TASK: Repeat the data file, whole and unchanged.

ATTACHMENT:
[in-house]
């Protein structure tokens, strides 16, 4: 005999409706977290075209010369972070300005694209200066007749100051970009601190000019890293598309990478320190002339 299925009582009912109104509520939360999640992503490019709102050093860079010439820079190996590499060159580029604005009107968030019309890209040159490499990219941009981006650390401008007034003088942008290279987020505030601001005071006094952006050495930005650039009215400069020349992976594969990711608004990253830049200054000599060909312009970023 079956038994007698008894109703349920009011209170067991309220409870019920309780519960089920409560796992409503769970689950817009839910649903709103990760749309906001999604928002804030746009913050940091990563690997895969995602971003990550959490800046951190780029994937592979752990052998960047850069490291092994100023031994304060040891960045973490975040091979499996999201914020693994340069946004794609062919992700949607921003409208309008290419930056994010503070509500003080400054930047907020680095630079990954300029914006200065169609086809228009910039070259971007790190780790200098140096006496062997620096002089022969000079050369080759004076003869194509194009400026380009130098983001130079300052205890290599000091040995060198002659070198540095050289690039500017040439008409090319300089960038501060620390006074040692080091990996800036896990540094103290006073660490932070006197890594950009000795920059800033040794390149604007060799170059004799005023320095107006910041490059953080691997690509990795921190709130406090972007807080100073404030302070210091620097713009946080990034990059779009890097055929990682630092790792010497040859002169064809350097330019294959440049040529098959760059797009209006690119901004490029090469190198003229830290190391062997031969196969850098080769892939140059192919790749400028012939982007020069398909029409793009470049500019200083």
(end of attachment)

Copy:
[in-house]
């Protein structure tokens, strides 16, 4: 005999409706977290075209010369972070300005694209200066007749100051970009601190000019890293598309990478320190002339 299925009582009912109104509520939360999640992503490019709102050093860079010439820079190996590499060159580029604005009107968030019309890209040159490499990219941009981006650390401008007034003088942008290279987020505030601001005071006094952006050495930005650039009215400069020349992976594969990711608004990253830049200054000599060909312009970023 079956038994007698008894109703349920009011209170067991309220409870019920309780519960089920409560796992409503769970689950817009839910649903709103990760749309906001999604928002804030746009913050940091990563690997895969995602971003990550959490800046951190780029994937592979752990052998960047850069490291092994100023031994304060040891960045973490975040091979499996999201914020693994340069946004794609062919992700949607921003409208309008290419930056994010503070509500003080400054930047907020680095630079990954300029914006200065169609086809228009910039070259971007790190780790200098140096006496062997620096002089022969000079050369080759004076003869194509194009400026380009130098983001130079300052205890290599000091040995060198002659070198540095050289690039500017040439008409090319300089960038501060620390006074040692080091990996800036896990540094103290006073660490932070006197890594950009000795920059800033040794390149604007060799170059004799005023320095107006910041490059953080691997690509990795921190709130406090972007807080100073404030302070210091620097713009946080990034990059779009890097055929990682630092790792010497040859002169064809350097330019294959440049040529098959760059797009209006690119901004490029090469190198003229830290190391062997031969196969850098080769892939140059192919790749400028012939982007020069398909029409793009470049500019200083």